(Read Part 11 of the series.)
Marx and Nietzsche
As noted earlier, Hegel’s philosophy was very influential with Marx, whose ideas are the basis of the intellectual foundation of Communism. In particular, he accepted Hegel’s concept of reality as an ongoing dialectic process, which could be monitored through a study of history, and which would continue to evolve until there were no further internal contradictions needing resolution. Not until this was achieved would true freedom and fulfilment be possible for man. He believed that the sort of society that would bring this about would be one in which individuals acted together rather than independently. Marx did not however agree with Hegel’s concept of a spiritual ‘Absolute’. Any form of religious belief or pursuit was seen as an attempt to escape from the meaninglessness that life had become.
He believed that matter, in the sense of man’s relation to it, was the driving force behind progress, and this meant that subjects such as the production and distribution of goods, and the economics of this, became extremely important. Thus he would have argued that socialism was simply the point that had been reached in the process of evolution, not something that he was specifically advocating, though his personal commitment to the ‘revolution’ is apparent in his writing. But all of this is a matter of politics and was advocated at the expense of ethical considerations.
So-called progress had produced a world of technology but man was being controlled by this instead of controlling it (and this is over 150 years ago!). He was being alienated from the true values of life, such as friendship and culture, and instead was being conned into desiring the products themselves. In this process, he felt that he himself was becoming dehumanised. Most of us probably now appreciate that cars, DVDs and mobile phones, are mere ‘things’ that can never bring happiness or fulfilment. And yet much of today’s generation seem to be trapped in a downward spiral of dependence upon the next fix from the purveyors of our material society.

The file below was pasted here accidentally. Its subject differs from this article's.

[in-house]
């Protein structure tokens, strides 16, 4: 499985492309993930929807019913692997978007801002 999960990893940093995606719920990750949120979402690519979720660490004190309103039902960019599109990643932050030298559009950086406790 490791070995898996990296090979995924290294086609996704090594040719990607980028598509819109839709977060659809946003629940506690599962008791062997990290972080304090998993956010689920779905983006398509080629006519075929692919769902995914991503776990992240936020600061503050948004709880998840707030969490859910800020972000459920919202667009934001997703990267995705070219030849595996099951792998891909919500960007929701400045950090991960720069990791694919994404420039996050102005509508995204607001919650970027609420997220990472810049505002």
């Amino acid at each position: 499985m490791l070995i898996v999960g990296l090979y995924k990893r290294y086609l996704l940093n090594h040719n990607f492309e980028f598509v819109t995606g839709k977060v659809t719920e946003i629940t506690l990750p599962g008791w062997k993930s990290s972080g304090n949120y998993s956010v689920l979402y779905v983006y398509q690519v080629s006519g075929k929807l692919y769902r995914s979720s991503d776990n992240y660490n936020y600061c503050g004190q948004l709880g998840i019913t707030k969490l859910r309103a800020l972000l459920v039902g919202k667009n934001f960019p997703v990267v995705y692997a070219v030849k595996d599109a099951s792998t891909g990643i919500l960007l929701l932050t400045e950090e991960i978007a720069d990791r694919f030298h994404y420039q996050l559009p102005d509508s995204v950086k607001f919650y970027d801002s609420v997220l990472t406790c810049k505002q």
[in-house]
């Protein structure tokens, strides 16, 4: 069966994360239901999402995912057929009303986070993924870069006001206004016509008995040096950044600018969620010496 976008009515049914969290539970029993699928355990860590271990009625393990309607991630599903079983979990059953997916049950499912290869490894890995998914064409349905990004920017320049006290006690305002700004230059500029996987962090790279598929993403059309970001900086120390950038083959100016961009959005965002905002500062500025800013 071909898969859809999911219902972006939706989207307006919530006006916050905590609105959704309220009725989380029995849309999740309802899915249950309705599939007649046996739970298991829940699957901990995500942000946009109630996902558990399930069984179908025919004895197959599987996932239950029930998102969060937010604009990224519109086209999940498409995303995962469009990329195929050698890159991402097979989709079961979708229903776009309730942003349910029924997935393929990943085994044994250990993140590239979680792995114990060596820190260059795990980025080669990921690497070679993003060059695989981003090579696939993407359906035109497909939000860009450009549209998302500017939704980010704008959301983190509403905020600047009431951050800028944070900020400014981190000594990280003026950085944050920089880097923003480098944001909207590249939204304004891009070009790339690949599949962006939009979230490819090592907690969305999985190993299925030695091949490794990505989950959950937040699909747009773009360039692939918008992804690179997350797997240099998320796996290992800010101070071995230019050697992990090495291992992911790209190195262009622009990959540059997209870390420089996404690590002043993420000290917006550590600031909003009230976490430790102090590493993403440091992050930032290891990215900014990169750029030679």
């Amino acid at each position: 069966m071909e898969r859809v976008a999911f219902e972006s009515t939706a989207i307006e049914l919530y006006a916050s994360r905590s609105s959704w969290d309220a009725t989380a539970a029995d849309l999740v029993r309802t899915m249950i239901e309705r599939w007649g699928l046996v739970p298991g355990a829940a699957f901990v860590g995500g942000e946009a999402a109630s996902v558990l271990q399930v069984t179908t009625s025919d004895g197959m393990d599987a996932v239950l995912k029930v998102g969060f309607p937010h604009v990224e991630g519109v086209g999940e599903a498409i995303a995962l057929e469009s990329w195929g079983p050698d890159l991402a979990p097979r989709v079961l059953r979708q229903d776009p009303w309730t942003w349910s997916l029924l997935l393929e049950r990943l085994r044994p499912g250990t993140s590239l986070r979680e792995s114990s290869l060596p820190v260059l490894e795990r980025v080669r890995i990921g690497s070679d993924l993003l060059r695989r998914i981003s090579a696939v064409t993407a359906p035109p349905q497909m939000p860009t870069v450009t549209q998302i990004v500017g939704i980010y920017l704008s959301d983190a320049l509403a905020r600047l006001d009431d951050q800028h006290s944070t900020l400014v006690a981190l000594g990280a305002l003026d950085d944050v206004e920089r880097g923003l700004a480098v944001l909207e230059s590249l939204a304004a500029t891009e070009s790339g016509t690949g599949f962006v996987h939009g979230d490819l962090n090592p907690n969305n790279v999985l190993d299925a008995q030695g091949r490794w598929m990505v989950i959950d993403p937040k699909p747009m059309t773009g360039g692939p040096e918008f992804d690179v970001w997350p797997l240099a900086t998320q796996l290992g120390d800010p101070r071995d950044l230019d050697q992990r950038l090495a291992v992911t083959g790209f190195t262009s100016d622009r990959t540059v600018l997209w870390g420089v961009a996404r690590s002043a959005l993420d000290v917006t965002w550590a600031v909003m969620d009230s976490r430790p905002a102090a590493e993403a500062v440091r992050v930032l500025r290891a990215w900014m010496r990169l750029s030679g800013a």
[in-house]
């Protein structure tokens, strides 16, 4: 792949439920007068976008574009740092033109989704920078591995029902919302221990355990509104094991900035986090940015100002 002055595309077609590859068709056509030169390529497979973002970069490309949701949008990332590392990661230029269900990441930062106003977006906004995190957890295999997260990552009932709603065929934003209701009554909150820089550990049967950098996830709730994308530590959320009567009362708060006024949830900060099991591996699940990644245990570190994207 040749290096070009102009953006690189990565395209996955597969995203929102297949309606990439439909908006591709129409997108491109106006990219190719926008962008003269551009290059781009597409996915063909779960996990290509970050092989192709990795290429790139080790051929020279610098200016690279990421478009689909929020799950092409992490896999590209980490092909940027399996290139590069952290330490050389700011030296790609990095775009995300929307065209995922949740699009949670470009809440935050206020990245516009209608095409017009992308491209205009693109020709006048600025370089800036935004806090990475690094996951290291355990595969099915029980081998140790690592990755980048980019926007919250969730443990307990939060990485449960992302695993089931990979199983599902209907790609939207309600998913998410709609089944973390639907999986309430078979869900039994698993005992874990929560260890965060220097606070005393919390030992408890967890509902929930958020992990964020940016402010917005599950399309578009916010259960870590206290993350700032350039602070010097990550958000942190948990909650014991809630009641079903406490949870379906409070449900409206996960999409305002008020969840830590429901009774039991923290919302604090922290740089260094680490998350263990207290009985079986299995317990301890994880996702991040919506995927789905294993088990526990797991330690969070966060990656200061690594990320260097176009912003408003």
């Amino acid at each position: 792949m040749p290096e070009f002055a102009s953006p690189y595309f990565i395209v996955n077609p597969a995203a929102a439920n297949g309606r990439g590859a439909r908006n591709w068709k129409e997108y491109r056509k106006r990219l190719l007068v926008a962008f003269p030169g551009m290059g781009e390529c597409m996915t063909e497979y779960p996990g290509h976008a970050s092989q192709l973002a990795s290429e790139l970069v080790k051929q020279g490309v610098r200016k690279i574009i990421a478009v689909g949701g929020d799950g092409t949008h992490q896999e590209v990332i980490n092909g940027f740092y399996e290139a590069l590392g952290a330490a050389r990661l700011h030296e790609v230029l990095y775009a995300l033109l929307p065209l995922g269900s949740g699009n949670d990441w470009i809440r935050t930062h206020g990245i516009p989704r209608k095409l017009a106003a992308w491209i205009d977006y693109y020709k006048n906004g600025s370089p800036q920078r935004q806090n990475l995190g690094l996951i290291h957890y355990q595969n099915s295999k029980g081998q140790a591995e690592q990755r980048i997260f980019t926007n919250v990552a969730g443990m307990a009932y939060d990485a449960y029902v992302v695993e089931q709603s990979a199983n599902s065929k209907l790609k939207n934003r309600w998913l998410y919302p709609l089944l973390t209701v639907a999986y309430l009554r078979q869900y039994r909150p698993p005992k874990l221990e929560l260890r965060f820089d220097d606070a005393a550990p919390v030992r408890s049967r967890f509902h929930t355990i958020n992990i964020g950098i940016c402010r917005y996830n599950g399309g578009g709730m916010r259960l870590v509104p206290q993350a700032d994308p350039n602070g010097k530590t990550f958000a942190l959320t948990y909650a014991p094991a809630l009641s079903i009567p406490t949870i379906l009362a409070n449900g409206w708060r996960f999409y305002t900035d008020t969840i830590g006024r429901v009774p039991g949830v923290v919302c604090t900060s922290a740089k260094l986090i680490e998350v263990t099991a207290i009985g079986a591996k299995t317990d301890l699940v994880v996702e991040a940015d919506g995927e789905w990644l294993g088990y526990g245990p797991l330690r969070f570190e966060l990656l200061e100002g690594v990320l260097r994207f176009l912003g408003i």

Communism was inevitable as far as he was concerned and what any individual might want was not a consideration. It would represent the final synthesis of the then-current conflict between the working class, who actually produced the goods and the capitalist employers who owned the means of production, and everyone would then be happy. The means of production would be jointly owned and be used in everyone’s interest. For him, then, the purpose was clear and achievable – the bringing about of a better world. Unfortunately, as we all now know, these good ideas were unrealisable in practice and led only to far worse repression and lack of individual freedom. It just took a long time, and considerable suffering before this was finally accepted by most people.
Will to Power
Friedrich Nietzsche began his philosophical career as a disciple of Schopenhauer but did not share the latter’s pessimism and eventually diverged drastically when he decided that the world was the only reality. He claimed that there was no point at all in searching for some idealised spiritual truth since none existed. We should aim to realise our potential within this life since that is all there is. He saw that society was descending into nihilism and that the existing philosophies and religions were powerless to prevent it. A new ethos was needed. He was highly suspicious of absolutes with respect to truth or knowledge, suggesting that there are no real facts, only interpretations and his books tend to make suggestions (often in metaphorical form) rather than lay down rigorous principles.
He believed that the moral values that had been passed down to us from earlier generations were necessarily outdated. Man was continually evolving, with the stronger overcoming the weaker and it was necessary that our standards should evolve with us. Why pay any attention to outmoded religious principles and rules of conduct when we no longer believe in them? – God is dead. Since the strong overcome the weak as a natural part of progress, the strong should determine their own values and not be held back by any notion of equality with the mediocre masses. Meaning must be generated from within, not from some presumed external deity. Men are certainly not ‘equal’. We should be free to realise our full potential and become ‘supermen’. He valued passion, anger and adventure, advocated discipline and strength of will and regarded the compassion of Christianity with contempt. ‘Christianity’, he said, ‘breaks the spirit of the strong and poisons their noble instincts so that they perish through self-loathing.’